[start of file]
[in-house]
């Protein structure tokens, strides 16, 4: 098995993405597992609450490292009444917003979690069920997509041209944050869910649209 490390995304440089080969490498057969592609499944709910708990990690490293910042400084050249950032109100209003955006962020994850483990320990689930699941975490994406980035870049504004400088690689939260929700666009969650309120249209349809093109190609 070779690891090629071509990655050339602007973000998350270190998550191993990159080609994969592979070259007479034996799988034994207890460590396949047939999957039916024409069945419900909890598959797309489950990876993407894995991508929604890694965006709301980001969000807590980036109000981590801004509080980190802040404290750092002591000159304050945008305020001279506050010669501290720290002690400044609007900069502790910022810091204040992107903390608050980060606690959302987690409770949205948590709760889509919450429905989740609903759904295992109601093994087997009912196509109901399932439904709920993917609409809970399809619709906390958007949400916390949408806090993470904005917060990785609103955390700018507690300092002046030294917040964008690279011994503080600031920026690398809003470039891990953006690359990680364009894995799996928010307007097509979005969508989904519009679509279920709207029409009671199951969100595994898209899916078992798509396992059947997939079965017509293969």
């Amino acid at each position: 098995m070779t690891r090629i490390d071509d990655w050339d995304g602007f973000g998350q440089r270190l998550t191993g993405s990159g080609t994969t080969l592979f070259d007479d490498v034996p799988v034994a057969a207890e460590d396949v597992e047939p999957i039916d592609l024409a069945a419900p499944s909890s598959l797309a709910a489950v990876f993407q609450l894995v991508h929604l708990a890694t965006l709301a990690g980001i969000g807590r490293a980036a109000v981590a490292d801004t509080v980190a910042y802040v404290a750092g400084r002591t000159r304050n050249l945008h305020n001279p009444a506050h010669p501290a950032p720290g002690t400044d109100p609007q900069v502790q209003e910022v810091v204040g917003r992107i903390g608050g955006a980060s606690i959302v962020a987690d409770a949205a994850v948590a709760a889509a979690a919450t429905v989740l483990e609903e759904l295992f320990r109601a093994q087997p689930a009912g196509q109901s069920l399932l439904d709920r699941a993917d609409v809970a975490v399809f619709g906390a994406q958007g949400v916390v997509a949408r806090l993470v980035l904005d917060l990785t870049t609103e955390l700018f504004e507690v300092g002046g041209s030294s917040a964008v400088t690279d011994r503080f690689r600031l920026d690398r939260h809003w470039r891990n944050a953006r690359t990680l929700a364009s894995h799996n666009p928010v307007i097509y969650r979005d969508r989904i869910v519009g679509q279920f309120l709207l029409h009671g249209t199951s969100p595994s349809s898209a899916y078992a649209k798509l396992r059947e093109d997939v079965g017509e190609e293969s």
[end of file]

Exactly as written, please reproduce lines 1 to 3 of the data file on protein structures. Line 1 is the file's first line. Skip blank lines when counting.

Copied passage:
[in-house]
């Protein structure tokens, strides 16, 4: 098995993405597992609450490292009444917003979690069920997509041209944050869910649209 490390995304440089080969490498057969592609499944709910708990990690490293910042400084050249950032109100209003955006962020994850483990320990689930699941975490994406980035870049504004400088690689939260929700666009969650309120249209349809093109190609 070779690891090629071509990655050339602007973000998350270190998550191993990159080609994969592979070259007479034996799988034994207890460590396949047939999957039916024409069945419900909890598959797309489950990876993407894995991508929604890694965006709301980001969000807590980036109000981590801004509080980190802040404290750092002591000159304050945008305020001279506050010669501290720290002690400044609007900069502790910022810091204040992107903390608050980060606690959302987690409770949205948590709760889509919450429905989740609903759904295992109601093994087997009912196509109901399932439904709920993917609409809970399809619709906390958007949400916390949408806090993470904005917060990785609103955390700018507690300092002046030294917040964008690279011994503080600031920026690398809003470039891990953006690359990680364009894995799996928010307007097509979005969508989904519009679509279920709207029409009671199951969100595994898209899916078992798509396992059947997939079965017509293969």
């Amino acid at each position: 098995m070779t690891r090629i490390d071509d990655w050339d995304g602007f973000g998350q440089r270190l998550t191993g993405s990159g080609t994969t080969l592979f070259d007479d490498v034996p799988v034994a057969a207890e460590d396949v597992e047939p999957i039916d592609l024409a069945a419900p499944s909890s598959l797309a709910a489950v990876f993407q609450l894995v991508h929604l708990a890694t965006l709301a990690g980001i969000g807590r490293a980036a109000v981590a490292d801004t509080v980190a910042y802040v404290a750092g400084r002591t000159r304050n050249l945008h305020n001279p009444a506050h010669p501290a950032p720290g002690t400044d109100p609007q900069v502790q209003e910022v810091v204040g917003r992107i903390g608050g955006a980060s606690i959302v962020a987690d409770a949205a994850v948590a709760a889509a979690a919450t429905v989740l483990e609903e759904l295992f320990r109601a093994q087997p689930a009912g196509q109901s069920l399932l439904d709920r699941a993917d609409v809970a975490v399809f619709g906390a994406q958007g949400v916390v997509a949408r806090l993470v980035l904005d917060l990785t870049t609103e955390l700018f504004e507690v300092g002046g041209s030294s917040a964008v400088t690279d011994r503080f690689r600031l920026d690398r939260h809003w470039r891990n944050a953006r690359t990680l929700a364009s894995h799996n666009p928010v307007i097509y969650r979005d969508r989904i869910v519009g679509q279920f309120l709207l029409h009671g249209t199951s969100p595994s349809s898209a899916y078992a649209k798509l396992r059947e093109d997939v079965g017509e190609e293969s």